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Fashion Revolution

A History of the Miniskirt

The 1960s was a politically charged decade of revolution and change. Apollo 11 became the first capsule to land on the moon, the Civil Rights Act of 1964 became law, Vietnam was raging, Beatlemania was sweeping the world, birth control pills hit the market, and a new cult of youth, known as “Youthquake,” had radically taken over many areas of life. In the midst of these dramatic political and cultural changes emerged one of the most enduring and controversial icons of the era: the miniskirt (or mini skirt).

Existing, surprisingly, since ancient times, this small and sexy piece of fabric has embodied some of the most fascinating paradoxes of our times as it suggests both empowerment and vulnerability, independence and a desire to please, an attempt to cover and to reveal, maturity and playfulness, and liberation and exploitation. Simultaneously condemned and loved, the miniskirt exploded into the political landscape and had women (and men) suddenly paying attention to what had been hidden years before—a woman’s legs.

In the Beginning Was . . . the Miniskirt

High in the mountains in some of Europe’s oldest villages, archaeologists have recently unearthed ancient figurines dating between 5400-4700 B.C. What is remarkable about the figurines is not only their age, but also that the female figurines appear to be beautifully dressed in miniskirts not unlike the fashionable miniskirts of the 1960s, prompting some scholars to speculate that miniskirts were common in the earliest of civilizations (Derbyshire 2007). Interestingly, these figurines are not the only evidence of “ancient miniskirts. For example, an ancient Egyptian fresco shows a female acrobatic dancer wearing a “mini skirt” seemingly made out of cotton that shows off both her hips and her legs (Gandolfi 1989).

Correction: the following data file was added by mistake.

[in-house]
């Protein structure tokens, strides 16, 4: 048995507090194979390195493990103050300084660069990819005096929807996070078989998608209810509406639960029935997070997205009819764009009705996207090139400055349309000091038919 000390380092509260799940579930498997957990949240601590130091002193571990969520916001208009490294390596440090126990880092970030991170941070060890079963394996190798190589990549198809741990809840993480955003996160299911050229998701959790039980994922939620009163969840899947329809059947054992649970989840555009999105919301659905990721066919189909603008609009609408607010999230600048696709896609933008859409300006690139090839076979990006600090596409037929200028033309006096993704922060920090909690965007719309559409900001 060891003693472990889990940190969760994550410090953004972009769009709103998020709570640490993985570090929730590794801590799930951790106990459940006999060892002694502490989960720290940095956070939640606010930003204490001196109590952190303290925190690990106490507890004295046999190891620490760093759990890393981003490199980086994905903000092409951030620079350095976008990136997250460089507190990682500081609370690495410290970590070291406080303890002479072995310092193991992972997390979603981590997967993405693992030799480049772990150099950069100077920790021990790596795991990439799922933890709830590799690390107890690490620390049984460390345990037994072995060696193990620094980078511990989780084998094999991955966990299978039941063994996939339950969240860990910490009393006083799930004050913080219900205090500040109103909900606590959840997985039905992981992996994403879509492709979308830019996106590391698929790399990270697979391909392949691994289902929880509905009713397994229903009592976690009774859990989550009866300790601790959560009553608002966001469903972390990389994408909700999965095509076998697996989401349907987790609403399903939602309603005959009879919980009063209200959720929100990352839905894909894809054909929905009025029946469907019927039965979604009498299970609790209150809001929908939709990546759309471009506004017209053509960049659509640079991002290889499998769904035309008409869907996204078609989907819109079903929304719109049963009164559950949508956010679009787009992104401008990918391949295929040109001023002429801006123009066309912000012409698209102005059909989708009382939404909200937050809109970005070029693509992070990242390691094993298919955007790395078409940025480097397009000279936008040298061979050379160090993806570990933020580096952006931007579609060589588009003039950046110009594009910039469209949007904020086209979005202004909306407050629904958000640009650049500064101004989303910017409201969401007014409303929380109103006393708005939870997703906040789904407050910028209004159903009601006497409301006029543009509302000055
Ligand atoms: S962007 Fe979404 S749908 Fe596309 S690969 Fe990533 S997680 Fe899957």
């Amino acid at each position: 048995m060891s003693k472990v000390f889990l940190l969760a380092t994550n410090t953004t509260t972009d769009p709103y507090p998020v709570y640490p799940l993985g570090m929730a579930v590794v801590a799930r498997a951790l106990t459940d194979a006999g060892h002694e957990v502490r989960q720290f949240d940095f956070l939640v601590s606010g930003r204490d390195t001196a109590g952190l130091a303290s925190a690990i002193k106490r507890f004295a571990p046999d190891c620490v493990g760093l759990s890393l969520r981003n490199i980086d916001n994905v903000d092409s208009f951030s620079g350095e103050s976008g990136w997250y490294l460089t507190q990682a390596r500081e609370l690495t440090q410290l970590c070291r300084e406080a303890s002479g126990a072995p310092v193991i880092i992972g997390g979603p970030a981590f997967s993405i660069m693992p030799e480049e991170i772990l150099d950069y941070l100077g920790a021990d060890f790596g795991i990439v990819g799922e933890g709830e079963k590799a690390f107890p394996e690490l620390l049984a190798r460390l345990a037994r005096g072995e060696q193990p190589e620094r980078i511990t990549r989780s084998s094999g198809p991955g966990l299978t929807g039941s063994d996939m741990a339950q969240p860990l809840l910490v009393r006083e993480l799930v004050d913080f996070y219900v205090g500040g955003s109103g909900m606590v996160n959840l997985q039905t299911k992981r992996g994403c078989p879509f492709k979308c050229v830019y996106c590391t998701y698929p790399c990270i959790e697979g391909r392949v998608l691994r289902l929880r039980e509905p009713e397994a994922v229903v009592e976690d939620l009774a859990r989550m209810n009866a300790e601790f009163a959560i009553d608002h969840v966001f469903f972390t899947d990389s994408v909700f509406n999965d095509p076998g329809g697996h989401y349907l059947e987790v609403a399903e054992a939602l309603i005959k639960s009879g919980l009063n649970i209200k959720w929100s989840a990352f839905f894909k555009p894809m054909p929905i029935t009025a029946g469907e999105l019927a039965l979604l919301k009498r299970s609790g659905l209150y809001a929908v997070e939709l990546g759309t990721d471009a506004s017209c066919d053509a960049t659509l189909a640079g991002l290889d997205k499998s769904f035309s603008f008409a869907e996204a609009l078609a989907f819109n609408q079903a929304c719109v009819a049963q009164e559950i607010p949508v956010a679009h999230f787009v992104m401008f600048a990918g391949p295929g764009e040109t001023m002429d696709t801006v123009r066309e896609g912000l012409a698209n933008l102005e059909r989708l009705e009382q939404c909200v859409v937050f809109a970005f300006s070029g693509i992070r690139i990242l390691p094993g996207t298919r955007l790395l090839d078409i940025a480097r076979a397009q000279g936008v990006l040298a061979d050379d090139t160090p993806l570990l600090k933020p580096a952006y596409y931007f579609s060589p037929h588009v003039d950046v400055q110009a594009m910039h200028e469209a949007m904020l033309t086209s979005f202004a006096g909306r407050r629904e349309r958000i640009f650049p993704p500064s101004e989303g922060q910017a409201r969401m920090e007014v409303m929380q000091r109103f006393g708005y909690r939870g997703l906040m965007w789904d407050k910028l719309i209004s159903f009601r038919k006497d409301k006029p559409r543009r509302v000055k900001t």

Early Twentieth-Century Skirts and Sowing the Seeds of Change

While the miniskirt may have existed as long as civilization has, it is probably only recently that it has evoked powerful political and cultural implications. In the mid 1800s, women in Europe and America were generally believed to be the weaker and more vulnerable sex. Politics, business, and physical activity could be dangerous for women, and tight corsets with long, restrictive skirts generally reflected these beliefs (Weaver 2003).

Like the miniskirt, the 1920s flapper conveyed an impression of a “new“ woman
After WWI, however, advances in women’s emancipation and post-war escapism led to the “flapper” style, an androgynous style with hemlines up to a woman’s knee. After dropping to a more sober calf length during the early 1930s, hemlines rose to just below the knee during WWII, partly due to mandatory fabric rationing during the war (Lehnert 2000).